By Wael Eskander
A young black girl is raped and abused by two racist white men, who are then shot by the girl’s father during their trial. This is the premise of ‘A Time to Kill’, a book by John Grisham. In the courtroom drama the lawyer attempts to convince the jury to release the father but finds it difficult to find sympathy in the south. In the movie version the lawyer finally asks the jury to close their eyes and picture the rape, but with a young white girl and two black men.
Oftentimes we’re not colour-blind and the many colours of our biases in terms of gender, race, nationality or faith blind us and make us see similar things differently. We sympathise only with those who are of our same race, faith or language but we forget that others we vilify are of the same species.
Close your eyes. Imagine children happily playing football on a beach. Imagine the sound of waves and their shouts and giggles as they play. Imagine these serene sounds disrupted by an explosion on the shore. Imagine their screams as they run from the incoming blasts and then imagine four of them dead on the beach moments later.
Now imagine these four children are Israeli and that the bombs that allow the operator to see the target and abort were fired by Palestinians.
Now imagine that you’re Israeli.
Would it be okay for people to accept the outcome because the Palestinian forces did not intend to target civilians? Would it be okay if the Palestinian army dropped bombs on your home just because they claimed IDF was using the building to fire rockets at Gaza?
They send you a message on your phone asking me to evacuate your building to equally dangerous neighbourhoods that have received similar warnings. How would you feel? Would you condemn the Palestinian army or would you commend its operation?
Back to the reality of our current rhetoric, it’s easy to get into the defensive talking points set forth by Israeli apologists. “Israel has a right to defend itself”, “Hamas are using civilians as human shields”, “Hamas is to blame for making Israel do this”, “Hamas is firing from hospitals and schools”, “Israel is not targeting civilians”.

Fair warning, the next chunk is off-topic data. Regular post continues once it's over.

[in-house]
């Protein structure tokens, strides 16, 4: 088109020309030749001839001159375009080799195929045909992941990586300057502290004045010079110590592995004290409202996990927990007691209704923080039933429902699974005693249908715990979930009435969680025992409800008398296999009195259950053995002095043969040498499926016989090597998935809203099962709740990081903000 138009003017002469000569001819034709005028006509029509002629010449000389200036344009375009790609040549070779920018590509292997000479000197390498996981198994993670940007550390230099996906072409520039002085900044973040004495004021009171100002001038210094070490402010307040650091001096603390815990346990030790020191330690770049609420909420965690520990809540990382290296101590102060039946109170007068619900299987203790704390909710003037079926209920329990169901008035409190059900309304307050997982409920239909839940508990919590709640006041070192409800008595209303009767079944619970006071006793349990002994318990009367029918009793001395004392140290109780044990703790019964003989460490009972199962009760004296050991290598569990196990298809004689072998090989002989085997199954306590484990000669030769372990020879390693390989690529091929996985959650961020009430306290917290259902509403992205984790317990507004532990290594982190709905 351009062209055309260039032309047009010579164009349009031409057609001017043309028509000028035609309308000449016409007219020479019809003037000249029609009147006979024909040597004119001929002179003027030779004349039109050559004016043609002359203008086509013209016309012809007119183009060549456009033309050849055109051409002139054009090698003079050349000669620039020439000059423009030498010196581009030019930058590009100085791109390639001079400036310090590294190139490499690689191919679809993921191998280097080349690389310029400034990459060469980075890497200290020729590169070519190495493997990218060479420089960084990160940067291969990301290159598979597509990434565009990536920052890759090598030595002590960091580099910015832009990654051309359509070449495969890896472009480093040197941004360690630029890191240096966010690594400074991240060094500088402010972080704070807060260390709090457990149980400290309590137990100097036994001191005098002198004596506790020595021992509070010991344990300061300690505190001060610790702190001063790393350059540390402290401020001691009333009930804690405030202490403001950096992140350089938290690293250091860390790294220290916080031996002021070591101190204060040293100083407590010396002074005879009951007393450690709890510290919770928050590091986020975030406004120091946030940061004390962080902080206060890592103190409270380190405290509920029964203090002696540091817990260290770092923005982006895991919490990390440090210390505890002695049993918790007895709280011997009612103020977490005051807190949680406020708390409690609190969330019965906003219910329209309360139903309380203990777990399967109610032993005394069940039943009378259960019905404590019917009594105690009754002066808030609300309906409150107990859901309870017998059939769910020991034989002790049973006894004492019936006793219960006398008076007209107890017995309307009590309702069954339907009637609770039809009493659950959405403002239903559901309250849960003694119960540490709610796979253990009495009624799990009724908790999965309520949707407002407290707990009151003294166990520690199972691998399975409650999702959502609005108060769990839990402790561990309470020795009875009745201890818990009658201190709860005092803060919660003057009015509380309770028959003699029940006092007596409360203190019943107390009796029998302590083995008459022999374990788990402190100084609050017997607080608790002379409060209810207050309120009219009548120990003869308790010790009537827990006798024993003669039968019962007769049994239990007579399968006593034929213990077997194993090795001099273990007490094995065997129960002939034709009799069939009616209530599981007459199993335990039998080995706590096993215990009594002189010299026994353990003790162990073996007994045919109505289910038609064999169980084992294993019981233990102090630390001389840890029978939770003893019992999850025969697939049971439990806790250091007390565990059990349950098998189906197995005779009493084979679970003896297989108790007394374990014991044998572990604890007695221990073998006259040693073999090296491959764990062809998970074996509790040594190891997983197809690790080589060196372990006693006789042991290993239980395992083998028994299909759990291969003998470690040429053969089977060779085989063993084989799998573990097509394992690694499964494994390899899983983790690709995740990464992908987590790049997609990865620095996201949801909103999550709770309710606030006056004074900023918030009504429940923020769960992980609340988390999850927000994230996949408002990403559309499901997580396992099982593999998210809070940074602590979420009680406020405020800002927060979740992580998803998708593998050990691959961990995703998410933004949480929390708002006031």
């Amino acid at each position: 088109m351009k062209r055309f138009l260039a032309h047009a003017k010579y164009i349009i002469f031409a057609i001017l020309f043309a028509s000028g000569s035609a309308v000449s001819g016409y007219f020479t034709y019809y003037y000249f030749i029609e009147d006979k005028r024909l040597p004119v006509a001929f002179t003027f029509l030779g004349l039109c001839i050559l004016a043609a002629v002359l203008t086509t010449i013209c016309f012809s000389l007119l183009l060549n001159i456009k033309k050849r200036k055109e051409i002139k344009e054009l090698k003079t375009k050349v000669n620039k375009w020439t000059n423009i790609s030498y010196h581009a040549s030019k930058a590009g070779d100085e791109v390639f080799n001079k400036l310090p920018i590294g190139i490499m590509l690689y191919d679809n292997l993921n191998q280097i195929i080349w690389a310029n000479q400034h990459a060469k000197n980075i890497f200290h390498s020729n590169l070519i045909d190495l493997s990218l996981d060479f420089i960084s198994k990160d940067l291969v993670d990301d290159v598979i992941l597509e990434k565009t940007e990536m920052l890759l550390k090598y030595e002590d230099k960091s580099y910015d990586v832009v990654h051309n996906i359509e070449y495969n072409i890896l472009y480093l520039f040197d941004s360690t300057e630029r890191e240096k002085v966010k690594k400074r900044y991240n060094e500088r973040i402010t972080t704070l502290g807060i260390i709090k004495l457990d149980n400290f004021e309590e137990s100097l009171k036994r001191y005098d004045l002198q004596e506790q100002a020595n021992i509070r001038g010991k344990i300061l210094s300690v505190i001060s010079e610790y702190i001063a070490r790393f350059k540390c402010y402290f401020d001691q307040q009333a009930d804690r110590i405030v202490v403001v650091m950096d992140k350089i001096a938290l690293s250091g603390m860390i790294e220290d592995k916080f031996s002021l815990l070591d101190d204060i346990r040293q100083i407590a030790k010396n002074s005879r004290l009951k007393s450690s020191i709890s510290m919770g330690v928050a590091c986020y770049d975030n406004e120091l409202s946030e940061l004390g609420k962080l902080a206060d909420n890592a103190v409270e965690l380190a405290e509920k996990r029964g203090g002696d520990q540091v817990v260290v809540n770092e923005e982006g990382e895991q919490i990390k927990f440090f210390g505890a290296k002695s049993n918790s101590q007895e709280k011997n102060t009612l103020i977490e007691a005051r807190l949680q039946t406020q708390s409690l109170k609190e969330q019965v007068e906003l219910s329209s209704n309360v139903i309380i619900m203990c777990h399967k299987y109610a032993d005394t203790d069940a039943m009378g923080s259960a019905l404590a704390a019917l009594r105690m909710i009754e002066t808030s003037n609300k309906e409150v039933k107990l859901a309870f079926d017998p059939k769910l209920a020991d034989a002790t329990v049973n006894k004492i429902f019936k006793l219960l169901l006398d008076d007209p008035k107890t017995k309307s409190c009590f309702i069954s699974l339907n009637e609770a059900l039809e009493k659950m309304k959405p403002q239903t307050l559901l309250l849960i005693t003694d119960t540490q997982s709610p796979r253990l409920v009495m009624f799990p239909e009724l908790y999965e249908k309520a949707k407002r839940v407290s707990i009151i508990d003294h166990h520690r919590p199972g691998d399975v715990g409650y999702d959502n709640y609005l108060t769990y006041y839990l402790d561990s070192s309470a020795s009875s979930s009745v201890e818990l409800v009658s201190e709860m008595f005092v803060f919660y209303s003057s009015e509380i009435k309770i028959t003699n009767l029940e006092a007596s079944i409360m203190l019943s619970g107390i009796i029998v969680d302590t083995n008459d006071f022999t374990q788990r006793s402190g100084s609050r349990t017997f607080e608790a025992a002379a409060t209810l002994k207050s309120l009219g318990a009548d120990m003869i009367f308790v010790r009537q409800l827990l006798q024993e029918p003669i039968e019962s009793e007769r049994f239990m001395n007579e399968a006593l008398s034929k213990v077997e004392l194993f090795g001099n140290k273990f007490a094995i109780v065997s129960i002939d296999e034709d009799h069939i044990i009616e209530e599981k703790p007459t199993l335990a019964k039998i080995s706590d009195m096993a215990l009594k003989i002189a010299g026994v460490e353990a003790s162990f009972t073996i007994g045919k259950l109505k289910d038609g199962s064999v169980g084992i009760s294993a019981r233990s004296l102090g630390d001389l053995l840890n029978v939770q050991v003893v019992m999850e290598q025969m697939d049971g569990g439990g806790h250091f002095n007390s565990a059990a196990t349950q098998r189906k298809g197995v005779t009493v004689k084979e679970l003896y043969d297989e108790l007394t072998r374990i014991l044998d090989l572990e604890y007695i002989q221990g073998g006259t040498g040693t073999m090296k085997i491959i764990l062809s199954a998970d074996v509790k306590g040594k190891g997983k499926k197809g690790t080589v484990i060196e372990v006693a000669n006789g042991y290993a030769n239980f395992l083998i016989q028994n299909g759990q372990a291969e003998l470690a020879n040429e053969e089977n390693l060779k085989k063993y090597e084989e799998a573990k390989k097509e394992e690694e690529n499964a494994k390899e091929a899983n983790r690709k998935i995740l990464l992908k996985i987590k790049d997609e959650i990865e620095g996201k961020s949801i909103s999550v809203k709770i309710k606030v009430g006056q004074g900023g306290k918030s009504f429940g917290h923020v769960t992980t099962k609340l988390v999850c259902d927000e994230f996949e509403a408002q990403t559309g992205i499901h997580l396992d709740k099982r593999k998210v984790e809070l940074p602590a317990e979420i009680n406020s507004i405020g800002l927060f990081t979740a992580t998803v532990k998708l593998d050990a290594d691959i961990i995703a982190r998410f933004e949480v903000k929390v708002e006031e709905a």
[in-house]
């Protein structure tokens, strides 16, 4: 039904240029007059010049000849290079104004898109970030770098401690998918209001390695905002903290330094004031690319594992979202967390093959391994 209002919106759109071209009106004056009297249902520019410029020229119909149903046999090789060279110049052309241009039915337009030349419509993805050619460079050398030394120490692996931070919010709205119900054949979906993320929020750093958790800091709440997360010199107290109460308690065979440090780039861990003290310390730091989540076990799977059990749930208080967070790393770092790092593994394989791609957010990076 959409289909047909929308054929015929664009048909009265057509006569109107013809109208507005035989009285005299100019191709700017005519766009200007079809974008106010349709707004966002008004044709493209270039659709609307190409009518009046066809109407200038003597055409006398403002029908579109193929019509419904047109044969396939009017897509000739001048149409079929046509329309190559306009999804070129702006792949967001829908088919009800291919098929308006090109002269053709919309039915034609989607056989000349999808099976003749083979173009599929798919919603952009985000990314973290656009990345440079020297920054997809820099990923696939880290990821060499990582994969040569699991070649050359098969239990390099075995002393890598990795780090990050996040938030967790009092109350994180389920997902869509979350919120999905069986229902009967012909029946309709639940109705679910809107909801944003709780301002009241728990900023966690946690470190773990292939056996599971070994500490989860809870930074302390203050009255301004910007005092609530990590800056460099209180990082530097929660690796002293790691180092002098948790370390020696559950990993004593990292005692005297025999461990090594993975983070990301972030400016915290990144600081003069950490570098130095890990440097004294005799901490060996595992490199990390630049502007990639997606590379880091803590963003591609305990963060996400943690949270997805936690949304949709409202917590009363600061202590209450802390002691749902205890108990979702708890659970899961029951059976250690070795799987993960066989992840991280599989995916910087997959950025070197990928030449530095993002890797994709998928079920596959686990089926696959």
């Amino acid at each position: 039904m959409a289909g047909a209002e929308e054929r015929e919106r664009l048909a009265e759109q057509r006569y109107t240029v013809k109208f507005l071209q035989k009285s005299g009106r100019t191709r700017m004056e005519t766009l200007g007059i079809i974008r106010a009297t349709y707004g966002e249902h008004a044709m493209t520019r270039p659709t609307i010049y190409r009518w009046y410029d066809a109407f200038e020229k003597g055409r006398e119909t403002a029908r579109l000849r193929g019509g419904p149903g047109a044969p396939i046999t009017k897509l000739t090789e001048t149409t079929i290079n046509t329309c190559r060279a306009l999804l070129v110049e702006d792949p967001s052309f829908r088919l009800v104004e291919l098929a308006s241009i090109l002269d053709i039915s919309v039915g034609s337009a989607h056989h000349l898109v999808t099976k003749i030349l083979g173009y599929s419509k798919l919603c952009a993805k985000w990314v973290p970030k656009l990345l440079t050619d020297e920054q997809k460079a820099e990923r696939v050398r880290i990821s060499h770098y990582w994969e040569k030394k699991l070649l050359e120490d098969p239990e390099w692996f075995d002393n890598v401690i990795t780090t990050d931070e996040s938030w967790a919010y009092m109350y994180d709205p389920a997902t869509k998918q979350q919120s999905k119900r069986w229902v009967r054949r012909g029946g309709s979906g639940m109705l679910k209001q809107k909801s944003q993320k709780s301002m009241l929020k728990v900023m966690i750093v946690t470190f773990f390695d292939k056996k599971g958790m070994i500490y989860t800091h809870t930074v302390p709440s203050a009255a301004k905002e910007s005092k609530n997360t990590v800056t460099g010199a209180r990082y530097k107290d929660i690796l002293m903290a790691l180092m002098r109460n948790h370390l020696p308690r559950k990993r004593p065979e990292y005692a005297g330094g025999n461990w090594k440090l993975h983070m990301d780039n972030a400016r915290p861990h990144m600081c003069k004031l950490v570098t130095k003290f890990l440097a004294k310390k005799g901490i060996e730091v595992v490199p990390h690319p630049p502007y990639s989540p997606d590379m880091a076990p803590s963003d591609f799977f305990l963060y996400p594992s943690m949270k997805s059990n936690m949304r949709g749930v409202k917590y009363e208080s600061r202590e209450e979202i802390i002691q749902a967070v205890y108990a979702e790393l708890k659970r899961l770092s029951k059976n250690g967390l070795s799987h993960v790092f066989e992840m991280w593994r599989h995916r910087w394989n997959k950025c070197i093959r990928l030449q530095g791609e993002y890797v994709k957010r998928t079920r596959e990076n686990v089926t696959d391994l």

These excuses have echoed in Egypt’s mainstream media and many have come out in support of Israel just to spite Hamas. Each of these excuses more ludicrous than the one before it, each with a flaw in logic, morals or information. How does killing children defend Israel? How can you blame someone else for your own killing? How can a death toll with an insignificant percentage of militant deaths not be targeting civilians? But all these explanations will not be necessary if you close your eyes and imagine it were the other way around, if it was someone you truly cared about being bombed.
One thing often forgotten is that the siege on Gaza is largely Egypt’s responsibility, but some are willing to turn a blind eye and vilify Israel alone. The rhetoric in Egypt seems to be that it’s okay to bomb Gaza because they elected Hamas. But close your eyes once again and imagine it was Cairo under siege and by that same rationale, its civilian population is bombed. Would it make it all right if the Muslim Brotherhood were in power? Close your eyes and think of your family being bombed having no shelter to run to, then hearing from your closest neighbours that the targeting is well deserved.
Gaza is not Hamas, civilians in Gaza are not Hamas and the children are not Hamas.
The same double standards are everywhere. Many Egyptians looks at Mosul in Iraq where Christians are being evicted, but all they need to do is look inside Egypt for similar incidents. Many Egyptians look to massacres everywhere in condemnation but do not utter a word of protest when a thousand people are killed in a day.
We live in a world where biases blind us. Numbers don’t mean a thing and neither does logic when we feel strongly about something. “It’s different in this case” is present in our internal monologue whether it really is different or not.
True blindness happens when your eyes are wide open, when you’re paying attention to the differences rather than looking at what’s common.
Close your eyes and imagine you’re not who you are, that you’re not the nationality, religion or colour that you are. Maybe it’s only through closing our eyes that we may get to open them.
Wael Eskandar is an independent journalist and blogger based in Cairo. He is a frequent commentator on Egyptian politics and has written for Ahram Online, Egypt Independent, Counterpunch, and Jadaliyya, among others. He blogs at notesfromtheunderground.net.